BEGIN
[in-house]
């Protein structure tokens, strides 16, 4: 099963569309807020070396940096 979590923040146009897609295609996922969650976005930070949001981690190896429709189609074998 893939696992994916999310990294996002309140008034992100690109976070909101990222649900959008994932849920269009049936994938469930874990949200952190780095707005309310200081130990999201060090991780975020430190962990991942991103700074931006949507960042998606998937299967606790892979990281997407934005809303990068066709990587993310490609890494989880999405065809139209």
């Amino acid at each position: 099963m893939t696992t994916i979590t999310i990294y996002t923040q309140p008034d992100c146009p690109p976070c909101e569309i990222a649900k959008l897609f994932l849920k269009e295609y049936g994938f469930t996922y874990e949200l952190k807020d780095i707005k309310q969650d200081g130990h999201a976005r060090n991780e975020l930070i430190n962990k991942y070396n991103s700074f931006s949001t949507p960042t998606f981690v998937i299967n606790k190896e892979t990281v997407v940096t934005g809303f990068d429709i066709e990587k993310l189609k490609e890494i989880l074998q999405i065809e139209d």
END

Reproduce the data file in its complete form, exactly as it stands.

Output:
[in-house]
């Protein structure tokens, strides 16, 4: 099963569309807020070396940096 979590923040146009897609295609996922969650976005930070949001981690190896429709189609074998 893939696992994916999310990294996002309140008034992100690109976070909101990222649900959008994932849920269009049936994938469930874990949200952190780095707005309310200081130990999201060090991780975020430190962990991942991103700074931006949507960042998606998937299967606790892979990281997407934005809303990068066709990587993310490609890494989880999405065809139209």
């Amino acid at each position: 099963m893939t696992t994916i979590t999310i990294y996002t923040q309140p008034d992100c146009p690109p976070c909101e569309i990222a649900k959008l897609f994932l849920k269009e295609y049936g994938f469930t996922y874990e949200l952190k807020d780095i707005k309310q969650d200081g130990h999201a976005r060090n991780e975020l930070i430190n962990k991942y070396n991103s700074f931006s949001t949507p960042t998606f981690v998937i299967n606790k190896e892979t990281v997407v940096t934005g809303f990068d429709i066709e990587k993310l189609k490609e890494i989880l074998q999405i065809e139209d």